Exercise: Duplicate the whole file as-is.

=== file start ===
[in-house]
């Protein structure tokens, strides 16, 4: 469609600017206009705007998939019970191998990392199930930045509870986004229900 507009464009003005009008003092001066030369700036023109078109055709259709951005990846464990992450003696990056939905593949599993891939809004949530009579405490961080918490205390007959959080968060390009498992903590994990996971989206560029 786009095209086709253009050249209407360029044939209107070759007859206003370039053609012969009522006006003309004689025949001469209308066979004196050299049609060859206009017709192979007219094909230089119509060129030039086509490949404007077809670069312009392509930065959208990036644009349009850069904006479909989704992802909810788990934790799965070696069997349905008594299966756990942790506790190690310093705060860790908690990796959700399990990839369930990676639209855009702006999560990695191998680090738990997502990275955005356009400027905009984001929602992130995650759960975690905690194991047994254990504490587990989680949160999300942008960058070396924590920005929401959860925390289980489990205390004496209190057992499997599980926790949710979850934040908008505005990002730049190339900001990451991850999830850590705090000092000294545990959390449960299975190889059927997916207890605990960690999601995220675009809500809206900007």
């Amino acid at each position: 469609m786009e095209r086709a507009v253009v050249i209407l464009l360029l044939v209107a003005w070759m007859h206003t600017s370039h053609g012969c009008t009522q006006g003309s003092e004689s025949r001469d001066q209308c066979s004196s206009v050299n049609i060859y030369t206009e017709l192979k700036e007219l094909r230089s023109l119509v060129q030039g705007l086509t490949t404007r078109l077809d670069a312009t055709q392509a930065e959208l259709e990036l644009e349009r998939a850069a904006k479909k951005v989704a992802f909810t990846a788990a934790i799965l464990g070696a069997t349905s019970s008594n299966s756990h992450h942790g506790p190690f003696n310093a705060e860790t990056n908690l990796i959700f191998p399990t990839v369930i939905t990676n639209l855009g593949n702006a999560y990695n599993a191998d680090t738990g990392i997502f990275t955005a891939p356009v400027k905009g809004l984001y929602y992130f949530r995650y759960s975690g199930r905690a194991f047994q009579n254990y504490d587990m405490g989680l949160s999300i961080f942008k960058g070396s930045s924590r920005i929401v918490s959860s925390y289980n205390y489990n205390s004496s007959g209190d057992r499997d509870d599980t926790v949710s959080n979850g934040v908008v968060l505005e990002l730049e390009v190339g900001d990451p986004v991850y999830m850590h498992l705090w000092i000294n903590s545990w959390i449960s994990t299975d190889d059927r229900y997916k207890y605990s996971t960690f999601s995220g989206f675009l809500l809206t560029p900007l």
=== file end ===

[in-house]
């Protein structure tokens, strides 16, 4: 469609600017206009705007998939019970191998990392199930930045509870986004229900 507009464009003005009008003092001066030369700036023109078109055709259709951005990846464990992450003696990056939905593949599993891939809004949530009579405490961080918490205390007959959080968060390009498992903590994990996971989206560029 786009095209086709253009050249209407360029044939209107070759007859206003370039053609012969009522006006003309004689025949001469209308066979004196050299049609060859206009017709192979007219094909230089119509060129030039086509490949404007077809670069312009392509930065959208990036644009349009850069904006479909989704992802909810788990934790799965070696069997349905008594299966756990942790506790190690310093705060860790908690990796959700399990990839369930990676639209855009702006999560990695191998680090738990997502990275955005356009400027905009984001929602992130995650759960975690905690194991047994254990504490587990989680949160999300942008960058070396924590920005929401959860925390289980489990205390004496209190057992499997599980926790949710979850934040908008505005990002730049190339900001990451991850999830850590705090000092000294545990959390449960299975190889059927997916207890605990960690999601995220675009809500809206900007």
């Amino acid at each position: 469609m786009e095209r086709a507009v253009v050249i209407l464009l360029l044939v209107a003005w070759m007859h206003t600017s370039h053609g012969c009008t009522q006006g003309s003092e004689s025949r001469d001066q209308c066979s004196s206009v050299n049609i060859y030369t206009e017709l192979k700036e007219l094909r230089s023109l119509v060129q030039g705007l086509t490949t404007r078109l077809d670069a312009t055709q392509a930065e959208l259709e990036l644009e349009r998939a850069a904006k479909k951005v989704a992802f909810t990846a788990a934790i799965l464990g070696a069997t349905s019970s008594n299966s756990h992450h942790g506790p190690f003696n310093a705060e860790t990056n908690l990796i959700f191998p399990t990839v369930i939905t990676n639209l855009g593949n702006a999560y990695n599993a191998d680090t738990g990392i997502f990275t955005a891939p356009v400027k905009g809004l984001y929602y992130f949530r995650y759960s975690g199930r905690a194991f047994q009579n254990y504490d587990m405490g989680l949160s999300i961080f942008k960058g070396s930045s924590r920005i929401v918490s959860s925390y289980n205390y489990n205390s004496s007959g209190d057992r499997d509870d599980t926790v949710s959080n979850g934040v908008v968060l505005e990002l730049e390009v190339g900001d990451p986004v991850y999830m850590h498992l705090w000092i000294n903590s545990w959390i449960s994990t299975d190889d059927r229900y997916k207890y605990s996971t960690f999601s995220g989206f675009l809500l809206t560029p900007l």